No sense please, we’re British
spiked editor Mick Hume in The Times (London), on the new Sexual Offences Act.
Voyeurism is just one of many crimes created by the new Sexual Offences Act that came into force at the weekend. If prurient peering into other people’s private lives is now an offence, the Home Office should be the first in the dock, with this Act offered as evidence for the prosecution.
New Labour is promoting the reforms as ‘sex laws for the 21st century’. It is right that the law needs updating, for example by removing such 19th-century homosexual offences as ‘gross indecency’. But the main thrust of the Act is not to liberalise sex laws based on Victorian values. Instead, it writes into law the illiberal and priggish prejudices of our own time.
The reformers seem to have a nasty fantasy that society is suffering an epidemic of sexual abuse, from drug-assisted date rape to paedophile ‘grooming’. When they talk about ‘protecting vulnerable people’, they have just about everybody in mind as a potential victim. They have dreamt up a law to cover every imaginable type of interpersonal abuse.
Because the Government imagines that there must be thousands of sex criminals walking around at liberty, it has altered the law on consent with the explicit aim of convicting more men of such serious crimes as rape on the basis of less evidence. The view of women inherent in the new law on consent is equally stereotypical. As Barbara Hewson, a barrister, argues: ‘It assumes that women are frail creatures, who must be protected from sex and can’t be trusted to make their own wishes clear.’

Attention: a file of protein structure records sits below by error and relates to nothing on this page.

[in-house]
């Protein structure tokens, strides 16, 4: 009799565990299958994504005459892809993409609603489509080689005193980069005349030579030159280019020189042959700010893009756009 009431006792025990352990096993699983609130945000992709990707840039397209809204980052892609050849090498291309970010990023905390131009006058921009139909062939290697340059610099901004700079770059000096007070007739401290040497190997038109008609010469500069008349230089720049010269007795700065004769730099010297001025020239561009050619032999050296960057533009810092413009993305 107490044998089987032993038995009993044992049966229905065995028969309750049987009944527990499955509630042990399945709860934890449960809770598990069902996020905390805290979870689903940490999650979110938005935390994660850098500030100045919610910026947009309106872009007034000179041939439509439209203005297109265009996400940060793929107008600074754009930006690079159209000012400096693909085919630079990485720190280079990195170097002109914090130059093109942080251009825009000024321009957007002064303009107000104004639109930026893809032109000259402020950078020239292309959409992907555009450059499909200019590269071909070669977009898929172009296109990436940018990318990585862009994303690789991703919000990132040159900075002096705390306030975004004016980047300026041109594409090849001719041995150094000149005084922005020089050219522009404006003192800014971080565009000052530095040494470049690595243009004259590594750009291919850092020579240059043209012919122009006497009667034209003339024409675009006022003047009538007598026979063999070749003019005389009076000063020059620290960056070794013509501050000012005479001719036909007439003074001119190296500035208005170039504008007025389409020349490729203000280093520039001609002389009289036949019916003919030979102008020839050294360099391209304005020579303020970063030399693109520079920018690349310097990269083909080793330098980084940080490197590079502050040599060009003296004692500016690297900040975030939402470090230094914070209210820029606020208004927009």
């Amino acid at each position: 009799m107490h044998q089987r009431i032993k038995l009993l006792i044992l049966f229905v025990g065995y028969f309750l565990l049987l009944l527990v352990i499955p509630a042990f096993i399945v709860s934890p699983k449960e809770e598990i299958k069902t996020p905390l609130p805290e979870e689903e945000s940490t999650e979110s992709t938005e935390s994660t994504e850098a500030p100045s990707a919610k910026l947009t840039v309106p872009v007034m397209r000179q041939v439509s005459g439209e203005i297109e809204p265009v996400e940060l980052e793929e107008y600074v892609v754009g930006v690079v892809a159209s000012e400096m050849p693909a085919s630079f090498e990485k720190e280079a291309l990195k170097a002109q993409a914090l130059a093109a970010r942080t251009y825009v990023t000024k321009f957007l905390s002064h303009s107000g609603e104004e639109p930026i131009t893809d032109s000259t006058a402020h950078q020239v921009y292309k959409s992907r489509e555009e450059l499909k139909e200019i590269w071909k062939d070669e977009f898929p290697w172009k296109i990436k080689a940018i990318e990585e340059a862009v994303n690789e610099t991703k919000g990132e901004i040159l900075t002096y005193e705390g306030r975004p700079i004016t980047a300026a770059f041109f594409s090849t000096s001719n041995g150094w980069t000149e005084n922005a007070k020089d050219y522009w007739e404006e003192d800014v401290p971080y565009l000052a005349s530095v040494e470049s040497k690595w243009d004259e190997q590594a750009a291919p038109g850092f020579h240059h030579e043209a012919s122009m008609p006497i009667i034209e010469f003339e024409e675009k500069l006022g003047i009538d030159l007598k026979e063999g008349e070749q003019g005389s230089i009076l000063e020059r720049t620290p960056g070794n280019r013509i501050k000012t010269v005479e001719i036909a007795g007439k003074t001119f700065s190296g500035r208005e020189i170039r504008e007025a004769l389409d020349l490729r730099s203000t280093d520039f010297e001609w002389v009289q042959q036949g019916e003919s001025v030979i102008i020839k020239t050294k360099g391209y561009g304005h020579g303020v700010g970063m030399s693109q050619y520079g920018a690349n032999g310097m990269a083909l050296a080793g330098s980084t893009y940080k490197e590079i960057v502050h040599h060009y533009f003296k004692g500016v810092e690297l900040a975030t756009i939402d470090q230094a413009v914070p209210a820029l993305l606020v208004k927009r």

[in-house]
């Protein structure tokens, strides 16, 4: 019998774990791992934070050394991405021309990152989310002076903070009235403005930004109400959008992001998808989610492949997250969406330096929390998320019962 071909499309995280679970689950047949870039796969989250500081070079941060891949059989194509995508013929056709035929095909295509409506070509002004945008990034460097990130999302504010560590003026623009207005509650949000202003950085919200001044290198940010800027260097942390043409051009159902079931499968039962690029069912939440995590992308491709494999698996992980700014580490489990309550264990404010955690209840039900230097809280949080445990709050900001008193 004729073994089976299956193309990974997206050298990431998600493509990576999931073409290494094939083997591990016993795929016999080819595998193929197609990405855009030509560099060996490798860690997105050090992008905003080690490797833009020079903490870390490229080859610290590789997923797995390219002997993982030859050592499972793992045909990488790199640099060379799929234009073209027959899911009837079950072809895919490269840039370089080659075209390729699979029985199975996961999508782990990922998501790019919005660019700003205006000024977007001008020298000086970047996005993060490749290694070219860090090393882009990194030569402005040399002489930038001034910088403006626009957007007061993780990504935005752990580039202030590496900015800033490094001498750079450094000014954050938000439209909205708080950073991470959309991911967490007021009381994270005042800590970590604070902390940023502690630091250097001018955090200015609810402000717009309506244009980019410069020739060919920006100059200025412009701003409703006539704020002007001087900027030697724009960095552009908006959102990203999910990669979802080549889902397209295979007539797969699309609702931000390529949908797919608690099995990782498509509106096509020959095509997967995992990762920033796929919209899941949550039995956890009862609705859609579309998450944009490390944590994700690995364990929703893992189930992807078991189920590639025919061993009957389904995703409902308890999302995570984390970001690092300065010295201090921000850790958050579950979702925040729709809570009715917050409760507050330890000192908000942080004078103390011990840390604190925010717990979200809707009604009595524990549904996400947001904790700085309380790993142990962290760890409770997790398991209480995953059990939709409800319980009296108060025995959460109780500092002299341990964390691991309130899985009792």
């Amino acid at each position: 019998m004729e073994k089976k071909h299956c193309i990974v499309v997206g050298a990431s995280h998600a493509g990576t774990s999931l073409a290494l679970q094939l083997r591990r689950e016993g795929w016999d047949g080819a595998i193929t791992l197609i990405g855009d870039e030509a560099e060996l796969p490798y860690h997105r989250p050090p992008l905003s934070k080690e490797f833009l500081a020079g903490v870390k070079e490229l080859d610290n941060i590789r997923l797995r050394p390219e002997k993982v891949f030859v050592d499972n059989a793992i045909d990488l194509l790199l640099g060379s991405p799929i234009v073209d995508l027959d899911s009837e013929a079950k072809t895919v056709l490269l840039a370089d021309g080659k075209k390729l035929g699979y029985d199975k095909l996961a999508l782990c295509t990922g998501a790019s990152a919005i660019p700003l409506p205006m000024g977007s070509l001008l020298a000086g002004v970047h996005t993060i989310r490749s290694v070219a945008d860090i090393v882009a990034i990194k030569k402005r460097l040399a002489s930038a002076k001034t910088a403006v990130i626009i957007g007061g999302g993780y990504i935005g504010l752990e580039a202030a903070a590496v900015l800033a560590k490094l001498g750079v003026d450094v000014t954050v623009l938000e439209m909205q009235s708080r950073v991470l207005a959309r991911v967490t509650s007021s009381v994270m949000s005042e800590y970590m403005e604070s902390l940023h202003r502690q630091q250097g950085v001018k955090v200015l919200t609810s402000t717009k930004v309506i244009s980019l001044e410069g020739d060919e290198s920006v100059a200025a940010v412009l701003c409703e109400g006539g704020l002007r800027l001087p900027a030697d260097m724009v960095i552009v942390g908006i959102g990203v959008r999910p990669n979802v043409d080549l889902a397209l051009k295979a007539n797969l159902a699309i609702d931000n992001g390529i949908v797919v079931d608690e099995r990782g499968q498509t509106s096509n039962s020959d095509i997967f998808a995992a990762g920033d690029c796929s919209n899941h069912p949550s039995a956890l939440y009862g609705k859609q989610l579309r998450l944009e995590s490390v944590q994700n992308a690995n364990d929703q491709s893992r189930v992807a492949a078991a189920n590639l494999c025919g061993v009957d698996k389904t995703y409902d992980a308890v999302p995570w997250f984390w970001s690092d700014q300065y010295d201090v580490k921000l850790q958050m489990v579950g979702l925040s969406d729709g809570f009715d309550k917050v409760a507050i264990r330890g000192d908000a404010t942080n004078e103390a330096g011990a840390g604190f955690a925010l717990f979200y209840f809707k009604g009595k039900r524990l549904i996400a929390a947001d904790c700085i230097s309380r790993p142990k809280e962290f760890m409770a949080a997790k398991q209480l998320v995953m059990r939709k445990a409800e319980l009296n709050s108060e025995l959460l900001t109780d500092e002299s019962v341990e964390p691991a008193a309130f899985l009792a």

Some of us might innocently have thought that there were already plenty of laws against the sexual abuse of children. Yet the Sexual Offences Act manages to invent several more such crimes, notably the offence of paedophiles ‘grooming’ young people on the internet. In Whitehall’s worldview, that few such cases have ever come to light is simply proof that there must be a ‘hidden’ crime wave. As David Blunkett made clear in welcoming the new law, the wonders of the internet are little more than a stream of ‘vile and degrading material’ and an easy way for perverts to get at ‘vulnerable people and the young’.
Even the practice of underage teenagers fumbling with one another is now officially a sex crime. However, the Home Office has made clear that it does not want such heavy petting cases brought to court. Instead, the new law is apparently intended to send young people a ‘message’ about right and wrong. What the actual message of such a confused measure might be is anybody’s guess.
Unabashed, the Sexual Offences Act continues its awkward fumble through layer after layer of legal definitions, leaving its fingerprints all over places they had no business to go. It is now written into law, for example, that a silly young teacher who falls in love with a sixth-former must marry the pupil before sex if she/he hopes to avoid jail. There are detailed provisions specifically prohibiting everything from ‘inciting a child family member to engage in sexual activity ‘ and ‘engaging in sexual activity in the presence of a person with a mental disorder impeding choice’, to ‘intercourse with an animal’ and even ‘sexual penetration of a corpse’.
This legislation captures a misanthropic outlook in which intimacy is always dangerous and nobody can be trusted with anybody else. In this lowlife judgment on human sexuality, we are all assumed to be potentially vile or vulnerable, and probably both. In which case, we need the State to act as a legal chaperone from cradle to grave.
Since nobody wants to be seen as a defender of ‘perverts’ rights’, the only criticism of this authoritarian law has come from zealots insisting that it does not go far enough. No doubt they have a point. After all, it is all very well outlawing sex with ‘a living animal’ or ‘a dead person’. But what about protecting dead animals from non-consensual touching and grooming?
This article is republished from The Times (London)
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